Streaming video: I'm all confused

Discussion in 'Off-Topic' started by ruxCYtable, Jul 20, 2010.

  1. ruxCYtable

    ruxCYtable Well-Known Member

    Aug 29, 2007
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    So a while back I got a blu-ray player with streaming capability. I assumed a wired connection would be faster and, since I already had an ethernet cable running to that room for my dish receiver, I hooked up a switch at that point to split it and wired it. It works great a lot of the time, but lately I've been getting some error messages (network is down, unable to connect to network etc.) and "reloading" in the middle of watching videos.

    Yesterday wii got a Wii (see what I did there) and I enabled Netflix streaming on it. Although the quality isn't as good (Wii doesn't have HD capability and connects via RCA jacks) I seem to get a smoother, more reliable connection, even though that particular connection is wireless.

    Is my wired connection split too many times and, therefore, being slowed down? I've got 3-4 devices wired to the router, including two sharing one router spot via switch from one room (sat box and blu ray).

    Or is this all just a damn coincidence? Any opinions?
     
  2. kansascy

    kansascy Member

    Apr 28, 2006
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    Do you know:

    1. Is your wired network 10 or 100 Mbit (10baseT or 100baseT)?
    2. Did you add a switch or a hub?
     
  3. ruxCYtable

    ruxCYtable Well-Known Member

    Aug 29, 2007
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    Wow, you're already over my head, but here goes (copied and pasted from web)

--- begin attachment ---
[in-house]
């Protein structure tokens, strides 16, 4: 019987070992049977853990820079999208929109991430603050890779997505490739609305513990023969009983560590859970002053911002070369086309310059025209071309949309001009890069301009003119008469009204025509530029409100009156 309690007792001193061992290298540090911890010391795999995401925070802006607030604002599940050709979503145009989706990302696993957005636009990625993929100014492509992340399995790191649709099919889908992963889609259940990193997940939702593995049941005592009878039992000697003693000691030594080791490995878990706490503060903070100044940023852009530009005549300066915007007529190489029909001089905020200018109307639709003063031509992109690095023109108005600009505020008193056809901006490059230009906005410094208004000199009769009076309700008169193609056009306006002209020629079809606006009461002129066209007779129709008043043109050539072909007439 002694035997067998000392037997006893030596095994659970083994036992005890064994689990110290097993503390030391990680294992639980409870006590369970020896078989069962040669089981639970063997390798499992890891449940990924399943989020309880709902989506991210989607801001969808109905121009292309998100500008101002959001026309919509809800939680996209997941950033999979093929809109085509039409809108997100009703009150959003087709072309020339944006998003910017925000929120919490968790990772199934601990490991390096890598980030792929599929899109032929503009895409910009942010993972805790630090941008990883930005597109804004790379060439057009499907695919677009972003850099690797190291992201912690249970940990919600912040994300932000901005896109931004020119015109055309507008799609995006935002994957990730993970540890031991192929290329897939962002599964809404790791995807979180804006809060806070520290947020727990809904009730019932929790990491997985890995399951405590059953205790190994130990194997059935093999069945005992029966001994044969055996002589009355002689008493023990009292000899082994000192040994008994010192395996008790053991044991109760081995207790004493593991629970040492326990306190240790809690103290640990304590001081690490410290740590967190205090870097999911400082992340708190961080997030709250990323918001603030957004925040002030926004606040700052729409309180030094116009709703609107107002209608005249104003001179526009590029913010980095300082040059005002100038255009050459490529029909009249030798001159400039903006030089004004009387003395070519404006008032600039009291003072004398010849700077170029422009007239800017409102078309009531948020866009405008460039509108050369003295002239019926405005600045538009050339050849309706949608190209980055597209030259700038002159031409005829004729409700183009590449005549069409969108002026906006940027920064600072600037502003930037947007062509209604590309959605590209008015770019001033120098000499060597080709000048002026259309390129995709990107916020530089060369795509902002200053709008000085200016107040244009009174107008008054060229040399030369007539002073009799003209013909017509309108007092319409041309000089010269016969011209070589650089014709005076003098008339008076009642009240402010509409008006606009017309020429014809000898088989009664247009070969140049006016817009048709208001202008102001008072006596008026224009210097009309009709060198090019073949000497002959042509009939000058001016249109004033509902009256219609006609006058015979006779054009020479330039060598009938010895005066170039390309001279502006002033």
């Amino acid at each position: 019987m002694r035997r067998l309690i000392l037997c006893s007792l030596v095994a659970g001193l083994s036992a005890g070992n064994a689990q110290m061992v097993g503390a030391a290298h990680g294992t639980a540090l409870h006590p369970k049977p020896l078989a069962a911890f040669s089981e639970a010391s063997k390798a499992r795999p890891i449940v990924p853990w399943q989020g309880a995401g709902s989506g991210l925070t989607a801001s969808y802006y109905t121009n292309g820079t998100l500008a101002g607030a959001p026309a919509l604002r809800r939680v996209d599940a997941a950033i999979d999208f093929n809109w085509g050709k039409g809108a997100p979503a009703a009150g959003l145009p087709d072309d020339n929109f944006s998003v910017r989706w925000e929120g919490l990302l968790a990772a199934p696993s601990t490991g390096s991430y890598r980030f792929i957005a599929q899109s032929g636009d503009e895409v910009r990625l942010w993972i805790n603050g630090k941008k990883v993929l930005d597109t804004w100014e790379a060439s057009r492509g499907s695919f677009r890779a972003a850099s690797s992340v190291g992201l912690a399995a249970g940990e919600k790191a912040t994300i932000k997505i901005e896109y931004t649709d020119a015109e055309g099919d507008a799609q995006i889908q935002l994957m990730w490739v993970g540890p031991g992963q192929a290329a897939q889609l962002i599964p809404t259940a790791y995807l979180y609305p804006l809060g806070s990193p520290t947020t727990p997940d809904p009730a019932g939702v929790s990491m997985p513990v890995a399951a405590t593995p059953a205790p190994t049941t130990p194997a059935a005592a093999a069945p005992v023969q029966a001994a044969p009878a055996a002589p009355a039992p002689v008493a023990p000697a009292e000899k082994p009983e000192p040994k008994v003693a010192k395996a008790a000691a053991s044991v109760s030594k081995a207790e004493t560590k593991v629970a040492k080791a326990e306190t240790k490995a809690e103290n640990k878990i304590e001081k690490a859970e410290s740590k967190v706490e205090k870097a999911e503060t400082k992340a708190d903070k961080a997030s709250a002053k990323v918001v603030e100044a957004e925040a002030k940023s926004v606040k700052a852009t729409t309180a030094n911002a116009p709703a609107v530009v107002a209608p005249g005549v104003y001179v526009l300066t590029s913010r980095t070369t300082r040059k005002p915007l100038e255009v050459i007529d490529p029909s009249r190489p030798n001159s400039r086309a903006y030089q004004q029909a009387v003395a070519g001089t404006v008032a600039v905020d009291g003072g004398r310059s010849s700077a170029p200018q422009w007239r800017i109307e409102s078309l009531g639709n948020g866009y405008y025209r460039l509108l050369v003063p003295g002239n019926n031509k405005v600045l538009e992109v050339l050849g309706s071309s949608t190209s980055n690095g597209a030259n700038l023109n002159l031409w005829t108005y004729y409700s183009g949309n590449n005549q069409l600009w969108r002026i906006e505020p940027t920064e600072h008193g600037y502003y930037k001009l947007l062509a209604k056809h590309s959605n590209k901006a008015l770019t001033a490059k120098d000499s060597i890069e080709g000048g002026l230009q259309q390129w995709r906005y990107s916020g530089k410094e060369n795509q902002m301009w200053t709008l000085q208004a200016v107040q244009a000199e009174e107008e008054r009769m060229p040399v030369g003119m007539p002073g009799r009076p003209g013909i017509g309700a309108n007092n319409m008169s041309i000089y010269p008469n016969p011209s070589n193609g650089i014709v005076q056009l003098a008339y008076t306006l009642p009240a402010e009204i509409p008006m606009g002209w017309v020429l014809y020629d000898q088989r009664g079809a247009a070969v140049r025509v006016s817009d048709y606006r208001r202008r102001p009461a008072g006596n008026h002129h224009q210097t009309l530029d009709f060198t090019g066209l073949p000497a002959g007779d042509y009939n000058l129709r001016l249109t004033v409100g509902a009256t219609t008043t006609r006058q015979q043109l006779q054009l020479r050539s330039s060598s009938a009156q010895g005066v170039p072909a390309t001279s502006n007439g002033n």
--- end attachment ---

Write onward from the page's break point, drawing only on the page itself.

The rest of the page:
1.
    [FONT=Verdana, Arial, Helvetica, sans-serif]Interfaces[/FONT]
    [FONT=Verdana, Arial, Helvetica, sans-serif]4 x 10/100 Ethernet LAN (RJ-45)
    1 x 10/100 Ethernet WAN (RJ-45)

    2. It's a Linksys 10/100 workgroup switch
    [/FONT]
     
  4. GeronimusClone

    GeronimusClone Well-Known Member

    Oct 23, 2008
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    I bought a Blu Ray this past weekend. The difference between Blu Ray and an upconverted DVD is hardly worth the extra money.
     
  5. dmclone

    dmclone Well-Known Member

    Oct 20, 2006
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    Size of TV?
     
  6. ruxCYtable

    ruxCYtable Well-Known Member

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    I agree it's not a huge difference, at least on the smaller 32" HDTV I have. I've heard the difference is more pronounced on a larger screen.

    I've hardly used it at all for playing discs, though, I'd say 95% of the time it's been used for streaming.
     
  7. GeronimusClone

    GeronimusClone Well-Known Member

    Oct 23, 2008
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    I have a 42, but I've seen it on 55 as well.
     
  8. dmclone

    dmclone Well-Known Member

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    That's crazy because on my 46" it's a huge difference.
     
  9. Flag Guy

    Flag Guy Well-Known Member

    Mar 2, 2007
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    I'm mixed on it.

    I don't neccesarily always notice the blu-ray difference vs some DVD's, though a number of my older ones or DVD's of TV's shows (M*A*S*H, some Family Guy) don't up-convert very well at all.